Commercial success in developing countries depends on the participation of local people. Both the worst and the best ensue. Two consecutive case studies allow us to be convinced of this.
Emerging countries regularly see the worst and the best attempts to put them on the path to progress. These mostly come from foreign companies that generally operate with the support of a country or within the framework of international cooperation. Recent history has shown how important it is to involve the local population to ensure the success of this type of initiative. The case of the failure of a massive project aimed at providing drinking water to African villages and the success of the world’s fifth largest jeans manufacturer, Arvind Mills in India, illustrate this prerequisite. Will their successors be able to learn from this?
Drinking water is a poisoned gift to Africa?
The Global Water Fund (GWT) is a kind of international coalition mobilizing actors from the world of finance, major philanthropic organizations, technology, NGOs, media, business, governments and civil society. GWT organizes, generates and disseminates essential and essential resources to address the global water crisis. Without clean water, children will continue to die at a rate of 10,000 a day, the economies of developing countries will collapse or never collapse, healthcare costs will skyrocket, and hopes of joining the global economy will fade. HIV programs will fail. And bloody wars will break out, says the site of this alliance.
Rob Kramer, its president, likes to recall a deafening cycle of aid from developing countries. In Africa, a village in need of water was provided with a particularly costly and expensive drinking water supply system. Its installation made it possible, among other things, for the women of the market village to save four hours a day fetching water, sometimes carrying a newborn on their backs, often in sweltering heat.
It was not surprising that stakeholders in the mega project saw that the pipes supplying the village with water were regularly sabotaged. The results of the investigation stunned everyone. The women of the village themselves sabotaged the pipes in order to preserve these moments, painful to be sure, but it allowed them to escape from their husbands, to talk among women, to be good girls going to fetch water for their old mothers who do it for. When they were just kids, etc.
Ruf & Tuf jeans are making a name for themselves in India
By contrast, firms were able to spread to poor areas by adapting to local uses and customs.
Arvind Mills, the fifth largest manufacturer of jeans in the world, has always sought to enter the Indian market. Trousers that ranged in price from $40 to $60 were far too expensive, and as for local distribution networks, they were a far cry from allowing access to villages in a country where the rural population is still very important.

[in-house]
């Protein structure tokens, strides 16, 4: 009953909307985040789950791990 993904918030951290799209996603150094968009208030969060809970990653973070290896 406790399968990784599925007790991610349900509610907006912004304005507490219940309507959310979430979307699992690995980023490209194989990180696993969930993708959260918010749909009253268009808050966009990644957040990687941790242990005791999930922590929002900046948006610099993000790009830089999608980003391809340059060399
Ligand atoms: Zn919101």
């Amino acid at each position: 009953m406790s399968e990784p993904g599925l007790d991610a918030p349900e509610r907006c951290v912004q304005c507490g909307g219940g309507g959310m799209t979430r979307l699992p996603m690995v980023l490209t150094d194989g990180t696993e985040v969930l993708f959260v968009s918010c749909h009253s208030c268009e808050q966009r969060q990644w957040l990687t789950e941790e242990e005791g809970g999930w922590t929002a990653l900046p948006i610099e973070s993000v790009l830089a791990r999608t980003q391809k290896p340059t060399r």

Like IKEA, Arvind Mills launched the Ruf & Tuf brand of handmade jeans, every collection including denim, zips, buttons, rivets, thread, and patches. All for $6. The kits were then distributed by various village tailors who saw their interest in distributing these products in spare parts that the villagers would have neither the time nor the inclination to assemble themselves. Ruf & Tuf is now the best selling jeans brand in India, surpassing Levi’s and all other brands.
What lessons can be learned from future attempts?
Several lessons can be drawn from the previous two case studies.
First, that the former GM chief was wrong when he said “what’s good for General Motors is good for America,” just as Americans are wrong to believe that “what’s good for the United States” is good for the rest of the world. The world has become globalized, but it is not flat and even less smooth. Regional characteristics will always resist one idea, which may be the most benevolent.
So, it is absurd to desire in place of others. Every individual, every human group, reduced to its simplest expression market segments, customer classification, user tribes, must have, will have a destiny to choose. If you can put yourself in someone else’s shoes, you can’t put one foot in front of the other in their place.
Finally, any solution may only be temporary. The first pipes that supplied water to American cities were made of wood (some still exist in Philadelphia). The telephone network until a short time was in copper wires and now the 3G network, 4G, 5G … What we think is a solution, an idea, an advanced technology, may become obsolete tomorrow.
Finally, it is sometimes the initiatives of private actors motivated more by commercial than philanthropic motives that sap progress. Modern economic history is replete with examples of this.
Meanwhile, in faraway Africa, women walk with an eternal step carrying heavy jars full of water on their heads, without ever dropping them. They keep their technology a secret that no multinational company will ever be able to find out, to better break it down before reselling it as a group.
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